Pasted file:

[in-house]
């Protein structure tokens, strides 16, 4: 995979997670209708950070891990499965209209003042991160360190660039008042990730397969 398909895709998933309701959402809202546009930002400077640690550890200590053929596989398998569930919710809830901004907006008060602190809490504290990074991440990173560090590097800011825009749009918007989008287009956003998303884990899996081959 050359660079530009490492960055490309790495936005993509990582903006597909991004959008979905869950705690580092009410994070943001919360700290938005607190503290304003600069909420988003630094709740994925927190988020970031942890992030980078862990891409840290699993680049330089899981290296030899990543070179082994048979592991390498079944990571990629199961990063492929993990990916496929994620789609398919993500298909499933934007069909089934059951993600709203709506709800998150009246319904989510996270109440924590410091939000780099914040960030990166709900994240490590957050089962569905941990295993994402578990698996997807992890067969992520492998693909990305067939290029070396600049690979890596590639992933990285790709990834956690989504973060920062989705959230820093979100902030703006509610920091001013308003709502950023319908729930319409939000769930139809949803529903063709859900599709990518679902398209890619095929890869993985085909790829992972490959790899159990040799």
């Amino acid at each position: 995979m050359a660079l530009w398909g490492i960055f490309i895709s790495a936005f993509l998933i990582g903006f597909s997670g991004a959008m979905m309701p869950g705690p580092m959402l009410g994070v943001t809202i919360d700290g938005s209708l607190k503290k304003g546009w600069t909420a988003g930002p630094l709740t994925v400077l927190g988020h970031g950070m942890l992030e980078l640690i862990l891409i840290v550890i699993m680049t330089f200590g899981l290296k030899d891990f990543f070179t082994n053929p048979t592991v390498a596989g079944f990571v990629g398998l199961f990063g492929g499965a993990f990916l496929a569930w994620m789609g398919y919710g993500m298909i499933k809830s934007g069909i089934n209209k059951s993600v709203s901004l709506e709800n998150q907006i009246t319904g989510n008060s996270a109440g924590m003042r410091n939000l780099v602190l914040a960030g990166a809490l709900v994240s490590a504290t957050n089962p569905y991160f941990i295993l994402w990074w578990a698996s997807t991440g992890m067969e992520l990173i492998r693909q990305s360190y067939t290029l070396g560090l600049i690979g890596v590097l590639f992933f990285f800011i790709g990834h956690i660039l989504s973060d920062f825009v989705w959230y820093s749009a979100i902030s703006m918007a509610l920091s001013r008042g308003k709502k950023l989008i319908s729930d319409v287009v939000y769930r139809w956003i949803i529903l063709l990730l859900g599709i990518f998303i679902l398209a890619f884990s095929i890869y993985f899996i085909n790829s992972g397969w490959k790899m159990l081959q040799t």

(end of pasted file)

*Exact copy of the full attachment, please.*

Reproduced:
[in-house]
């Protein structure tokens, strides 16, 4: 995979997670209708950070891990499965209209003042991160360190660039008042990730397969 398909895709998933309701959402809202546009930002400077640690550890200590053929596989398998569930919710809830901004907006008060602190809490504290990074991440990173560090590097800011825009749009918007989008287009956003998303884990899996081959 050359660079530009490492960055490309790495936005993509990582903006597909991004959008979905869950705690580092009410994070943001919360700290938005607190503290304003600069909420988003630094709740994925927190988020970031942890992030980078862990891409840290699993680049330089899981290296030899990543070179082994048979592991390498079944990571990629199961990063492929993990990916496929994620789609398919993500298909499933934007069909089934059951993600709203709506709800998150009246319904989510996270109440924590410091939000780099914040960030990166709900994240490590957050089962569905941990295993994402578990698996997807992890067969992520492998693909990305067939290029070396600049690979890596590639992933990285790709990834956690989504973060920062989705959230820093979100902030703006509610920091001013308003709502950023319908729930319409939000769930139809949803529903063709859900599709990518679902398209890619095929890869993985085909790829992972490959790899159990040799």
């Amino acid at each position: 995979m050359a660079l530009w398909g490492i960055f490309i895709s790495a936005f993509l998933i990582g903006f597909s997670g991004a959008m979905m309701p869950g705690p580092m959402l009410g994070v943001t809202i919360d700290g938005s209708l607190k503290k304003g546009w600069t909420a988003g930002p630094l709740t994925v400077l927190g988020h970031g950070m942890l992030e980078l640690i862990l891409i840290v550890i699993m680049t330089f200590g899981l290296k030899d891990f990543f070179t082994n053929p048979t592991v390498a596989g079944f990571v990629g398998l199961f990063g492929g499965a993990f990916l496929a569930w994620m789609g398919y919710g993500m298909i499933k809830s934007g069909i089934n209209k059951s993600v709203s901004l709506e709800n998150q907006i009246t319904g989510n008060s996270a109440g924590m003042r410091n939000l780099v602190l914040a960030g990166a809490l709900v994240s490590a504290t957050n089962p569905y991160f941990i295993l994402w990074w578990a698996s997807t991440g992890m067969e992520l990173i492998r693909q990305s360190y067939t290029l070396g560090l600049i690979g890596v590097l590639f992933f990285f800011i790709g990834h956690i660039l989504s973060d920062f825009v989705w959230y820093s749009a979100i902030s703006m918007a509610l920091s001013r008042g308003k709502k950023l989008i319908s729930d319409v287009v939000y769930r139809w956003i949803i529903l063709l990730l859900g599709i990518f998303i679902l398209a890619f884990s095929i890869y993985f899996i085909n790829s992972g397969w490959k790899m159990l081959q040799t």